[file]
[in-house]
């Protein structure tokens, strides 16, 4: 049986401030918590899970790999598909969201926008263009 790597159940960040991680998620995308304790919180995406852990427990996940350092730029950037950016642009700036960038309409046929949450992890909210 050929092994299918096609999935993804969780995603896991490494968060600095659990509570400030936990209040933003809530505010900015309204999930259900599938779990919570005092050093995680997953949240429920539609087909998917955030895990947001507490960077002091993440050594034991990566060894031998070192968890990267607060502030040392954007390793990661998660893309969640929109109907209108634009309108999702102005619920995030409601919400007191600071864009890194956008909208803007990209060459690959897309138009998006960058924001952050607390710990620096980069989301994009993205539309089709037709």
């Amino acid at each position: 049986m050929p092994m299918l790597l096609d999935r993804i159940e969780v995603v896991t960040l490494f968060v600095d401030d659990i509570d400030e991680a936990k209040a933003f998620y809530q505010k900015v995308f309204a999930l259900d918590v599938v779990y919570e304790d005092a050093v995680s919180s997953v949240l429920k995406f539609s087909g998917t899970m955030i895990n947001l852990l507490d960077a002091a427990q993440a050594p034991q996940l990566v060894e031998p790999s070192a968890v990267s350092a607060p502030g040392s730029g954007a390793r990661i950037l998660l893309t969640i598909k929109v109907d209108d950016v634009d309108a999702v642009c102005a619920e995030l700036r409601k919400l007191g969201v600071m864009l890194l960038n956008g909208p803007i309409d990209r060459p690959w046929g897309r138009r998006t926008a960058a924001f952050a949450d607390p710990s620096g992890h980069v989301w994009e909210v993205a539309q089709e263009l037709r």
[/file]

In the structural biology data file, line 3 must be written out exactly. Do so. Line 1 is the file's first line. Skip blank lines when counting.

């Amino acid at each position: 049986m050929p092994m299918l790597l096609d999935r993804i159940e969780v995603v896991t960040l490494f968060v600095d401030d659990i509570d400030e991680a936990k209040a933003f998620y809530q505010k900015v995308f309204a999930l259900d918590v599938v779990y919570e304790d005092a050093v995680s919180s997953v949240l429920k995406f539609s087909g998917t899970m955030i895990n947001l852990l507490d960077a002091a427990q993440a050594p034991q996940l990566v060894e031998p790999s070192a968890v990267s350092a607060p502030g040392s730029g954007a390793r990661i950037l998660l893309t969640i598909k929109v109907d209108d950016v634009d309108a999702v642009c102005a619920e995030l700036r409601k919400l007191g969201v600071m864009l890194l960038n956008g909208p803007i309409d990209r060459p690959w046929g897309r138009r998006t926008a960058a924001f952050a949450d607390p710990s620096g992890h980069v989301w994009e909210v993205a539309q089709e263009l037709r």